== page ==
“We are witnessing a threat to the productivity of our natural and farmed environment equivalent to that posed by organophosphates or DDT.”
Pittsburgh, USA: Half a century ago, the world heard a stark warning about the perils of industrial agriculture from Rachel Carson and her milestone book, ‘Silent Spring’, firing the modern environmental movement and leading to a worldwide ban on the dangerous pesticide, DDT.
Last night, I was guest speaker at the Carnegie Mellon University, courtesy of the American Chemical Society and was privileged to be hosted by Dr Patricia De Marco Ph.D., former director of both the Rachel Carson Institute and Homestead Association. It was great to be amongst fellow admirers of Carson’s work.
What is really disturbing, however, is just how far we still have to go to heed her call.
Bees, butterflies and birds affected
Only this week, the world’s largest environmental organisation, the International Union for Nature Conservation (IUCN) released a new report concluding that the systematic use of pesticides today is causing “significant damage” to a wide range of beneficial wildlife like butterflies, birds and earthworms, and is a “key factor in the decline of bees.”
“The evidence is very clear. We are witnessing a threat to the productivity of our natural and farmed environment equivalent to that posed by organophosphates or DDT,” said Dr Jean-Marc Bonmatin of The National Centre for Scientific Research in France, one of study’s lead authors.
The study focused on neonicotinoids and fipronil (neonics), harmful nerve poisons at both high and low levels. According to the IUCN, they are the most widely used insecticides globally, accounting for 40% of world market sales worth over US$2.63 billion.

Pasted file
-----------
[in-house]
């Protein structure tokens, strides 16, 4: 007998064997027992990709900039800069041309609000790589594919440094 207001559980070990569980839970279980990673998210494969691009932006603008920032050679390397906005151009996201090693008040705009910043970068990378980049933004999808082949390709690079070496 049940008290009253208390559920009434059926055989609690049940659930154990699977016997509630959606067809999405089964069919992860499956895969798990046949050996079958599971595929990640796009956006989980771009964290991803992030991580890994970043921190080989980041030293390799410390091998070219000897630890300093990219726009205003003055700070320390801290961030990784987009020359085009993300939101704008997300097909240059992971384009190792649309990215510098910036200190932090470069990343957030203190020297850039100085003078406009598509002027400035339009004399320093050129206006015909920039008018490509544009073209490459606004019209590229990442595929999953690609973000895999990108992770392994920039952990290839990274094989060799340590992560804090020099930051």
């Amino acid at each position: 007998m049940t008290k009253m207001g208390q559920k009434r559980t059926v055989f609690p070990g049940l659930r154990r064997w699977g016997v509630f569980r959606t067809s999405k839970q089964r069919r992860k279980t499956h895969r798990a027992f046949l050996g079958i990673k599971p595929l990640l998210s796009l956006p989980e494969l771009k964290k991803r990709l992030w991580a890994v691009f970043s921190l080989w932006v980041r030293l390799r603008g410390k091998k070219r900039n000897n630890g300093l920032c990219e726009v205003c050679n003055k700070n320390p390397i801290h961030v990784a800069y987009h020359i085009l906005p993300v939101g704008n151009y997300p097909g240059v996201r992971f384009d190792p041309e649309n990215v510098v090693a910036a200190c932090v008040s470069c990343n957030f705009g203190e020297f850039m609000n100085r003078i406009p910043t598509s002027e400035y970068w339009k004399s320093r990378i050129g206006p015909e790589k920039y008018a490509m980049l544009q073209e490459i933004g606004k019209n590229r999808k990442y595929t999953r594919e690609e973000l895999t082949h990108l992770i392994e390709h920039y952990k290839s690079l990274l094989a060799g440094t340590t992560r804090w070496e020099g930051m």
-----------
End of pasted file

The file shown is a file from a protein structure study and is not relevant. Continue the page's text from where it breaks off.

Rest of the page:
Serious threat remains
In a chilling echo of Carson’s original warning, Dr Bonmatin said, “far from protecting food production, the use of neonics is threatening the very infrastructure which enables it, imperilling the pollinators, habitat engineers and natural pest controllers at the heart of a functioning ecosystem.”
The copious use of pesticides is just one facet of industrial agriculture; animals caged, crammed and confined behind the closed doors of the factory farm being the aspect that I work with most closely.
While writing Farmageddon, I have seen what happens when we farm without proper care for nature; the far-reaching consequences of converting varied patchworks of fields into vast, monotonous food factories. From the grievous pollution facing the famous French beaches of Brittany, to the battle to preserve drinking water from toxic algal blooms in China, and the decline of the world-renowned Chesapeake Bay in the US, in each case intensive farming has been implicated.
I remember the eerie feeling of looking down from a helicopter on a factory farm rearing three-quarters of a million chickens with not a bird in sight; of driving through a Mexican valley producing a million pigs without seeing a single animal. I’ve seen the tears of people driven from their land to make way for soya, or suffering ill effects from the fumes of fishmeal plants, both to feed distant factory farms. I’ve wept too at the plight of a large-
scale intensive dairy farmer, crippled by debt, who shot himself and left five children fatherless.
Compassion in World Farming’s founder, Peter Roberts, started the organisation out of concern for both animal welfare and the wider interconnectedness of life. He strongly believed that factory farming not only entails systemic cruelty to animals but is also unsustainable. He saw the factory-farm ethos as: ‘if it moves kill it, if it doesn’t spray it’.
Rachel Carson and Peter Roberts were very much outstanding leaders from a generation of pioneers for a better food system. The torch now falls to us to ensure that the nightmare scenarios envisaged in both Silent Spring and Farmageddon don’t become reality.
Please help our campaign for a food revolution for animals, people and the planet; join us at www.farmageddon.co
See the ‘Farmageddon on film’ series exploring the legacy of Rachel Carson: